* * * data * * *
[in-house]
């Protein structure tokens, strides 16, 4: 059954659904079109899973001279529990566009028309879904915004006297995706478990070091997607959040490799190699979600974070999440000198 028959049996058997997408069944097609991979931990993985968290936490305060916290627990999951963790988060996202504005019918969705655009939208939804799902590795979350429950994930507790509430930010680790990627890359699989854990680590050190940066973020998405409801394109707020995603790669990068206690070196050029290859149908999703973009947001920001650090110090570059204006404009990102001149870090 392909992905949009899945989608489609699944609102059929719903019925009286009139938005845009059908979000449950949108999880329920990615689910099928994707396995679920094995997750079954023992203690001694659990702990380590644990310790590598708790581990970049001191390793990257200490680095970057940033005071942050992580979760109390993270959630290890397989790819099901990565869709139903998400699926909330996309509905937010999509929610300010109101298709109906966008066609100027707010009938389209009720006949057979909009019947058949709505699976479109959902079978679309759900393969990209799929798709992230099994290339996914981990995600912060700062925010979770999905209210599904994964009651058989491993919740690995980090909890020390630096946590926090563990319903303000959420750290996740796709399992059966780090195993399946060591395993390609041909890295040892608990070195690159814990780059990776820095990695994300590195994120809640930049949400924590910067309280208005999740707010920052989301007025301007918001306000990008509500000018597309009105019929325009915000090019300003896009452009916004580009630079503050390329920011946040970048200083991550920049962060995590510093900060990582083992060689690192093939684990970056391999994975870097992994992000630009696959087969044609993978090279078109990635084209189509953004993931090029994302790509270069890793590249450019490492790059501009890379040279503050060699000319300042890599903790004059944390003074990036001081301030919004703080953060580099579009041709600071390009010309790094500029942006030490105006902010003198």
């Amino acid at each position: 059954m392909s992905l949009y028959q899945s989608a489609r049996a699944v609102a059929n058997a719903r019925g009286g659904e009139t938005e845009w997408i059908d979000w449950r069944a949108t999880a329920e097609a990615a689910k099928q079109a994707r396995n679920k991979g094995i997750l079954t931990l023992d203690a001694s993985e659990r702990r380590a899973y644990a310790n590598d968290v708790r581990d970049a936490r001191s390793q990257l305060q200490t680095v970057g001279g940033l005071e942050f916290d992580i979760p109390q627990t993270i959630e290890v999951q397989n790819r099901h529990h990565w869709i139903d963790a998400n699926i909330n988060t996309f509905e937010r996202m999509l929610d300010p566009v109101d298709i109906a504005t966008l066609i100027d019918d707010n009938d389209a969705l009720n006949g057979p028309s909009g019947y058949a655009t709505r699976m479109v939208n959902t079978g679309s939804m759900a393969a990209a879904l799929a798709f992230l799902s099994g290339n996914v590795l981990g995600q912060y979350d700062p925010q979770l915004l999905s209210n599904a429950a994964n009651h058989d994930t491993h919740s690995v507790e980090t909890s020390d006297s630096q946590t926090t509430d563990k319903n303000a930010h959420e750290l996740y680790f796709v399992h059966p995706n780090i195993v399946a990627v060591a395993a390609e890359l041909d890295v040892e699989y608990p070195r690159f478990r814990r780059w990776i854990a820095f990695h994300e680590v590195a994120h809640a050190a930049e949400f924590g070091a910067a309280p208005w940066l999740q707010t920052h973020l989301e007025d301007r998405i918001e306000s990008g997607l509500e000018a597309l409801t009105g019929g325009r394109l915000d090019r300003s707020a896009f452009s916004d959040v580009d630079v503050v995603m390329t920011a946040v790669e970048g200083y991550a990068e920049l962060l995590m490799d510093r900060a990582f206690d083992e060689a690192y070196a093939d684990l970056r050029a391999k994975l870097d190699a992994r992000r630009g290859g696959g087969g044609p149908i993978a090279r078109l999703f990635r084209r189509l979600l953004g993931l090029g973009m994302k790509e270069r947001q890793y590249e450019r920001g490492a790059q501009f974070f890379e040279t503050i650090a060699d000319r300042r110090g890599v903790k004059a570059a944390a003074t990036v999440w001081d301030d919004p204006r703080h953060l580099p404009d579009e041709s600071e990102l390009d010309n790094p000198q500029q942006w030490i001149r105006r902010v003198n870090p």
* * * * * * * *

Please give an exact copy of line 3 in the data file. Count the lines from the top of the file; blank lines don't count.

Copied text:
């Amino acid at each position: 059954m392909s992905l949009y028959q899945s989608a489609r049996a699944v609102a059929n058997a719903r019925g009286g659904e009139t938005e845009w997408i059908d979000w449950r069944a949108t999880a329920e097609a990615a689910k099928q079109a994707r396995n679920k991979g094995i997750l079954t931990l023992d203690a001694s993985e659990r702990r380590a899973y644990a310790n590598d968290v708790r581990d970049a936490r001191s390793q990257l305060q200490t680095v970057g001279g940033l005071e942050f916290d992580i979760p109390q627990t993270i959630e290890v999951q397989n790819r099901h529990h990565w869709i139903d963790a998400n699926i909330n988060t996309f509905e937010r996202m999509l929610d300010p566009v109101d298709i109906a504005t966008l066609i100027d019918d707010n009938d389209a969705l009720n006949g057979p028309s909009g019947y058949a655009t709505r699976m479109v939208n959902t079978g679309s939804m759900a393969a990209a879904l799929a798709f992230l799902s099994g290339n996914v590795l981990g995600q912060y979350d700062p925010q979770l915004l999905s209210n599904a429950a994964n009651h058989d994930t491993h919740s690995v507790e980090t909890s020390d006297s630096q946590t926090t509430d563990k319903n303000a930010h959420e750290l996740y680790f796709v399992h059966p995706n780090i195993v399946a990627v060591a395993a390609e890359l041909d890295v040892e699989y608990p070195r690159f478990r814990r780059w990776i854990a820095f990695h994300e680590v590195a994120h809640a050190a930049e949400f924590g070091a910067a309280p208005w940066l999740q707010t920052h973020l989301e007025d301007r998405i918001e306000s990008g997607l509500e000018a597309l409801t009105g019929g325009r394109l915000d090019r300003s707020a896009f452009s916004d959040v580009d630079v503050v995603m390329t920011a946040v790669e970048g200083y991550a990068e920049l962060l995590m490799d510093r900060a990582f206690d083992e060689a690192y070196a093939d684990l970056r050029a391999k994975l870097d190699a992994r992000r630009g290859g696959g087969g044609p149908i993978a090279r078109l999703f990635r084209r189509l979600l953004g993931l090029g973009m994302k790509e270069r947001q890793y590249e450019r920001g490492a790059q501009f974070f890379e040279t503050i650090a060699d000319r300042r110090g890599v903790k004059a570059a944390a003074t990036v999440w001081d301030d919004p204006r703080h953060l580099p404009d579009e041709s600071e990102l390009d010309n790094p000198q500029q942006w030490i001149r105006r902010v003198n870090p």